I am not often out of bed by 5 a.m., but Sunday night was an early one for me. After the guests left, well-satisfied after platters of meatballs, pasta and my Aunt Sophie's homemade meatballs and sauce that had simmered on the stove for hours, I straightened up and went to bed.
The uncommon heat of the day before was long gone by the time I woke to the reassuring racket of the crickets from the patio outside my screen door. I stumbled over to the gas fireplace and immediately flames began warming me up.
Today is the first day of October and it has brought, unbidden, a sudden awareness that it is indeed autumn. Inevitably my thoughts turn to the calendar.
Ever since I was a boy in Kentucky, I felt the stirrings of time-consciousness as the leaves began to fall. I am hardly alone in this regard. My soundtrack of my childhood includes Ramble On, and memories of columnist John Ed Pearce's pieces on the changing of the seasons have always danced around the corners of my own awareness of being a writer and a journalist. One of the earliest piece I ever wrote as an adult, though 18's claim on the status is thin, was like that, clumsily putting into words the sensation of walking across the campus on a cold October evening and hearing time running out as birds flew overhead against a burnt-orange sunset.
A few days ago, rummaging through the stacks at Green Libary at Stanford, I came across a book by Christopher Dickey about his flawed and brilliant father, the poet and author James Dickey. When Christopher's mother had died, the poet had requested that a poem by Robert Penn Warren be read at the service, which ends, "Tell me a story of deep delight."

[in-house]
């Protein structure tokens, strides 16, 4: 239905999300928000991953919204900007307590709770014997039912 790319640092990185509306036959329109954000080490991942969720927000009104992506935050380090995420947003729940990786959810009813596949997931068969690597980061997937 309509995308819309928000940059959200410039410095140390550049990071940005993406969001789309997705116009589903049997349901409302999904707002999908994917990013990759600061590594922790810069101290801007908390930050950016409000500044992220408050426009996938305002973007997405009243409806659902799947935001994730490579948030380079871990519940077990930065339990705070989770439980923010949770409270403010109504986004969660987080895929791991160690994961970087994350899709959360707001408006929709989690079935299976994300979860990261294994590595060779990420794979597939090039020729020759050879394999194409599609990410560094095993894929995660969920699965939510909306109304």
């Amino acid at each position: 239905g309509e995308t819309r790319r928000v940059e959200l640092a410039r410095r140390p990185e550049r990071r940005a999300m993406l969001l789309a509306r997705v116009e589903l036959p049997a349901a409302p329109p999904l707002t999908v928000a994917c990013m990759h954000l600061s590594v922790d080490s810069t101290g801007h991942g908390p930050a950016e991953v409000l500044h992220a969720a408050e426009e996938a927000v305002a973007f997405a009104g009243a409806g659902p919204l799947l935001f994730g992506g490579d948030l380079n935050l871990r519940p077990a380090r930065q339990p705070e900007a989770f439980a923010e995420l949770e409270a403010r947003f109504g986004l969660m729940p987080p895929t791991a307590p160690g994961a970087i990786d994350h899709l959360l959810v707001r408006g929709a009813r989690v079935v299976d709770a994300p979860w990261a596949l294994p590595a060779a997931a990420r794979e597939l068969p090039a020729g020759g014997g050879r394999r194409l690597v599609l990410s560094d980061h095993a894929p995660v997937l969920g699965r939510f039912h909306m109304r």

I recognized the poem, for that last line has haunted me, as both comfort and challenge, for decades.
Recalling it now, I remmber that I have always associated it with the fall, even though it's clearly about spring the "season before the elderberry blooms." It's about a boy on the verge of manhood, I suppose, hearing a call to the future.
That's okay. Poetry, like music, speaks in a language that leaves impressions that come before and last longer than understanding.
[ A ]
Long ago, in Kentucky, I, a boy, stood By a dirt road, in first dark, and heard The great geese hoot northward.
I could not see them, there being no moon And the stars sparse. I heard them.
I did not know what was happening in my heart.
It was the season before the elderberry blooms, Therefore they were going north.
The sound was passing northward.
[ B ]
Tell me a story.
In this century, and moment, of mania, Tell me a story.
Make it a story of great distances, and starlight.
The name of the story will be Time, But you must not pronounce its name.
Tell me a story of deep delight.
Robert Penn Warren, whom you can hear read a different poem, The Nature of a Mirror, [here].